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Niagara Falls Council eliminates 4 police jobs

It looks like Niagara Falls Mayor Paul A. Dyster will veto the City Council's decision to eliminate four Police Department jobs to trim spending.

And, it also looks like the Council will stick together to override that veto.

"The city can no longer afford the size of Police Department we have," Council Chairman Charles A. Walker said Thursday.

The Council unanimously adopted the city's 2018 budget with a tiny tax increase for homeowners and a larger one for businesses.

Police Superintendent E. Bryan DalPorto said the job cuts threaten the safety of tourists, residents and police officers.  The positions to be eliminated are now filled by officers who are taking an early retirement incentive.

"Any reduction in public safety, specifically police, is going to put a strain on my manpower, for citizens as well as visitors," DalPorto said.

He said he was confident Dyster would veto the police cuts.

"I do not see any hue and cry from the taxpaying public to cut public safety in order to save them a few dollars on their tax bill. Far from it," Dyster said. "If I were to pick the average man in the street's top priority for city spending right now, it would probably be public safety."

The Council chairman didn't see much of a chance of the jobs being restored.

"I think the only thing that's going to make us reconsider is if they tell us where we can get the money," Walker said.

Three detectives, a patrolman and a traffic officer are among the 12 city employees who accepted a $10,000 incentive payment to retire. The Council voted 4-1 to eliminate all of the positions except for one detective's slot.

"We put so much time and effort into rebuilding downtown, and we're going to cut public safety?" asked Councilwoman Kristen M. Grandinetti, who voted against the cuts.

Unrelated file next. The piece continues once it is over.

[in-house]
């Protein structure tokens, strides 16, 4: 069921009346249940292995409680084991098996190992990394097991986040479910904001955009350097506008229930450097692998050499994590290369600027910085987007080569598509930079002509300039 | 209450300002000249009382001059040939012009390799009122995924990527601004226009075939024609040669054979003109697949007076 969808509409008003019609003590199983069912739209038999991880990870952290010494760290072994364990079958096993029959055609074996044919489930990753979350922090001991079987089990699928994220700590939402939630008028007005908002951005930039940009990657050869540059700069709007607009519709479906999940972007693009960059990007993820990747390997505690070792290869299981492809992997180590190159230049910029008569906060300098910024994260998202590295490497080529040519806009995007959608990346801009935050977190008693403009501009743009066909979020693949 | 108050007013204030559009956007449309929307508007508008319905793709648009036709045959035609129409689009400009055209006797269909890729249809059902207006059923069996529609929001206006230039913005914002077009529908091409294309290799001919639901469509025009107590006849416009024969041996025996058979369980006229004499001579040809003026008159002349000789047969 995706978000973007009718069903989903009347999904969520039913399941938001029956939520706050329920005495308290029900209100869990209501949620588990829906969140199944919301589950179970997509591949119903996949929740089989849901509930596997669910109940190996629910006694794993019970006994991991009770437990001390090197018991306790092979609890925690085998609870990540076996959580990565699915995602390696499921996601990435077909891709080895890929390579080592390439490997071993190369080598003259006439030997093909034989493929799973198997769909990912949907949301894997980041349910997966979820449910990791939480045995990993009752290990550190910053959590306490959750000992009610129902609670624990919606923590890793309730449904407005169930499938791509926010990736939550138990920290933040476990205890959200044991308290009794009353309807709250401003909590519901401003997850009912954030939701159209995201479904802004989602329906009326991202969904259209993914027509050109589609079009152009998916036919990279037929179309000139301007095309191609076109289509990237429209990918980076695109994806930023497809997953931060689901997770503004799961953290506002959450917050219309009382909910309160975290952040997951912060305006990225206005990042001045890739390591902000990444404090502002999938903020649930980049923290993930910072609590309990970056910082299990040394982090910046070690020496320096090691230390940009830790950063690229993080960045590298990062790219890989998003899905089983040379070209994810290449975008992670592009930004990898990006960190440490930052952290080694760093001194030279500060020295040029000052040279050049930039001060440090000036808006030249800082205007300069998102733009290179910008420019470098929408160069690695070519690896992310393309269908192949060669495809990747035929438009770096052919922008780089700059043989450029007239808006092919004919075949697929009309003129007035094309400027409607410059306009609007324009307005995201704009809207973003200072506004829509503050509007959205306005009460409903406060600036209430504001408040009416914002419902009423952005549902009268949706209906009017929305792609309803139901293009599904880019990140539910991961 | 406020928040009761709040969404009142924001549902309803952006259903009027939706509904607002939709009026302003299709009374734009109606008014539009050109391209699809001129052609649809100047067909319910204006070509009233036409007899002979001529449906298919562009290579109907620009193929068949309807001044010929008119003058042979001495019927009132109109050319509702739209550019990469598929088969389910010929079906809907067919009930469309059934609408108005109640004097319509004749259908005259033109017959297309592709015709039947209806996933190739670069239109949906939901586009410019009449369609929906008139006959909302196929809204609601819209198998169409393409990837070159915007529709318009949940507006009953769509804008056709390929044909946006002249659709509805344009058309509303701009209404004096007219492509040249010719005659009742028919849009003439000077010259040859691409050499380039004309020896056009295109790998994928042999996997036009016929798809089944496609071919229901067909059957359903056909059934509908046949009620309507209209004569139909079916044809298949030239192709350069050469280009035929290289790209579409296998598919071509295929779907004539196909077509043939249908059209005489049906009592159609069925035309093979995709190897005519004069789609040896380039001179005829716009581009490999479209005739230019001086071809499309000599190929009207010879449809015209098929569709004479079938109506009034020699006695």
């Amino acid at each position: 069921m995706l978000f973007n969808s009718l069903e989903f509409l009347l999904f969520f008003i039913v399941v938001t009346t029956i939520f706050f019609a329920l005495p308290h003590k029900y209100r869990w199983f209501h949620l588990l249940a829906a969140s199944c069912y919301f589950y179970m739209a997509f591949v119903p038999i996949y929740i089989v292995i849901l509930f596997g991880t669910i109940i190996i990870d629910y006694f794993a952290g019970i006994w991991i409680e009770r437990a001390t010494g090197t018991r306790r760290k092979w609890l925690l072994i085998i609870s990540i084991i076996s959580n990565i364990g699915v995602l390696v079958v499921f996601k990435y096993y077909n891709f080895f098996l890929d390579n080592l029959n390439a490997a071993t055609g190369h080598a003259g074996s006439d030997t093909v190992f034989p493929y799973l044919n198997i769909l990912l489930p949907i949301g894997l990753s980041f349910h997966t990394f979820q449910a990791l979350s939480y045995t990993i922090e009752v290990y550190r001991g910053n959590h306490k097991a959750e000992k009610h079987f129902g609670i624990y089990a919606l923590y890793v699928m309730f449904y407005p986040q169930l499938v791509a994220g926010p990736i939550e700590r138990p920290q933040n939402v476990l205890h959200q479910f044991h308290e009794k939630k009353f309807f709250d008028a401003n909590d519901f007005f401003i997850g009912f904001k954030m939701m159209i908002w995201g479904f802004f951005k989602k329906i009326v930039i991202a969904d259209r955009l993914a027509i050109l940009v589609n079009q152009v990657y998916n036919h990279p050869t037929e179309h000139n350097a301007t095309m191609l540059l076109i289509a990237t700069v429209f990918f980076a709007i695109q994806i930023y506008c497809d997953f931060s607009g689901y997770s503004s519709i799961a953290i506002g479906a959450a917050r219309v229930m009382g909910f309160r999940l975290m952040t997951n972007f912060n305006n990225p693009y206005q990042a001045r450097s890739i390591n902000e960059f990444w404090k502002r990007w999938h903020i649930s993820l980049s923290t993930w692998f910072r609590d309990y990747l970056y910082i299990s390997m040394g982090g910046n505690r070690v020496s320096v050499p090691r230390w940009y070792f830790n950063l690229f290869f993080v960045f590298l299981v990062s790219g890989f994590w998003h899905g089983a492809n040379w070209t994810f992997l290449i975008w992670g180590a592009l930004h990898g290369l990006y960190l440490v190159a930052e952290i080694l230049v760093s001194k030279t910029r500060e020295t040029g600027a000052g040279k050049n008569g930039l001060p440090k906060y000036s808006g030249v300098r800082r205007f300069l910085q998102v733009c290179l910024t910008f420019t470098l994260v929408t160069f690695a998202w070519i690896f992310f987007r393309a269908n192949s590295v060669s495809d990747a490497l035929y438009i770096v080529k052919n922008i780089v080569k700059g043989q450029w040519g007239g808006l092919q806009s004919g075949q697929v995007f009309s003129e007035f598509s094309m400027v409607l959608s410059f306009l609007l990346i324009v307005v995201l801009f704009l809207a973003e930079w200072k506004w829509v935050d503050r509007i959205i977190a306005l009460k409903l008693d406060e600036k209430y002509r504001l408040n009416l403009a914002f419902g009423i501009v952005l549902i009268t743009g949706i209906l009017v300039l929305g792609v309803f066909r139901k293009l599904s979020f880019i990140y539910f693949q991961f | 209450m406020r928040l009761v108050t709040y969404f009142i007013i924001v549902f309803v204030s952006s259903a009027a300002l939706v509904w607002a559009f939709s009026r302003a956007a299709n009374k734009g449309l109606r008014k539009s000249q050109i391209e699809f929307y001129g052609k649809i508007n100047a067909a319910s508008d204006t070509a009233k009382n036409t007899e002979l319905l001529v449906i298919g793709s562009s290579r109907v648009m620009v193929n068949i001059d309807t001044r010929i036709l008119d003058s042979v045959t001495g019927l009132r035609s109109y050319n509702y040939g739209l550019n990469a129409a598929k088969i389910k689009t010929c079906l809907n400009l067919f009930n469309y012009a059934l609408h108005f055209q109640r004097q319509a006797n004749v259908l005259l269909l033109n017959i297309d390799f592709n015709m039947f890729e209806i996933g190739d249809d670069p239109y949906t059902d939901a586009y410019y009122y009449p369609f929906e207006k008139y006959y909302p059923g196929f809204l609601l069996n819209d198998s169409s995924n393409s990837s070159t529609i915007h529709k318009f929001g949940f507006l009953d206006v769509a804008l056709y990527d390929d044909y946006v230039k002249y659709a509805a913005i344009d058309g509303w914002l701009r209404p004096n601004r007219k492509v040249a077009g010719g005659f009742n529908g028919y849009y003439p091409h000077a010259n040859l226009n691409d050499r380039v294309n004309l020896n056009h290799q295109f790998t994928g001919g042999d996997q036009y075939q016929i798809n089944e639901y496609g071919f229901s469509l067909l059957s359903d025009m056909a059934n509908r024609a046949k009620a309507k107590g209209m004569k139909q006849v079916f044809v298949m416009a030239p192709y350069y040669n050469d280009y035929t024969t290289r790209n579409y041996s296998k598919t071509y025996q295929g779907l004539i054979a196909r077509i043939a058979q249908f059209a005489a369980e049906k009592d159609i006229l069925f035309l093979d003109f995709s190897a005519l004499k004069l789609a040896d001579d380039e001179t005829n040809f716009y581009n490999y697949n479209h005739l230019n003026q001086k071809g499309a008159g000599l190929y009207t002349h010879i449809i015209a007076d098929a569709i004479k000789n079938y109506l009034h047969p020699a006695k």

She also called for property reassessment and a tax increase, accusing her colleagues of  "showboating to convince people we're not raising taxes when we should be raising taxes."

Councilman Kenneth M. Tompkins said it was pointless to offer a retirement incentive and then refill the jobs.

"All you did is give the retirees a gift," he said.

"They have too many police officers sitting in the police station doing office work. They've got to put them on the street," Walker said.

"That's a complete misstatement," DalPorto said.

Many of the officers at the station are working with technology, DalPorto said, and he noted the Council is shifting much of the responsibility for the city's computer system to the Police Department. The Council voted to lay off Management Information Systems Director Joseph Morock Jr., saving $92,000 in pay and benefits.

That was one of the 31 budget amendments the Council passed Wednesday, cutting the budget by almost $700,000, and almost wiping out the 2.6 percent homestead, or residential, tax increase Dyster had proposed.

At present, the homestead tax rate would rise 0.1 percent, or 2 cents per $1,000 of assessed valuation, while the non-homestead, or business, tax increase stands at 7.7 percent. Dyster had proposed a 14.7 percent increase.

Tompkins, the only Republican councilman, suggested tinkering with the allocation of the tax levy to bring the business tax rate down further. The Council won't vote on that shift until Dec. 11, after Dyster casts his vetoes next week.

Adopting the rate shift would set the residential tax increase at 1.7 percent and the business increase at 5.9 percent.

The total tax levy increases 3.8 percent, exceeding the 1.84 percent state-mandated tax cap. The Council voted 3-2 to break the cap, with Tompkins and Ezra P. Scott Jr. voting no.

The budget counts on $11 million in Seneca Niagara Casino revenue.

City Controller Daniel R. Morello said $1.5 million will be left in that reserve fund by early 2018, but there will be no more casino cash unless the state wins an arbitration or makes a new deal with the Seneca Nation.

The Nation stopped paying a share of slot machine revenues this year, saying its compact with the state ended the payments after 2016. The state contends the Senecas were not allowed to cut off the cash.

Seneca Nation to stop $110 million casino payments to state

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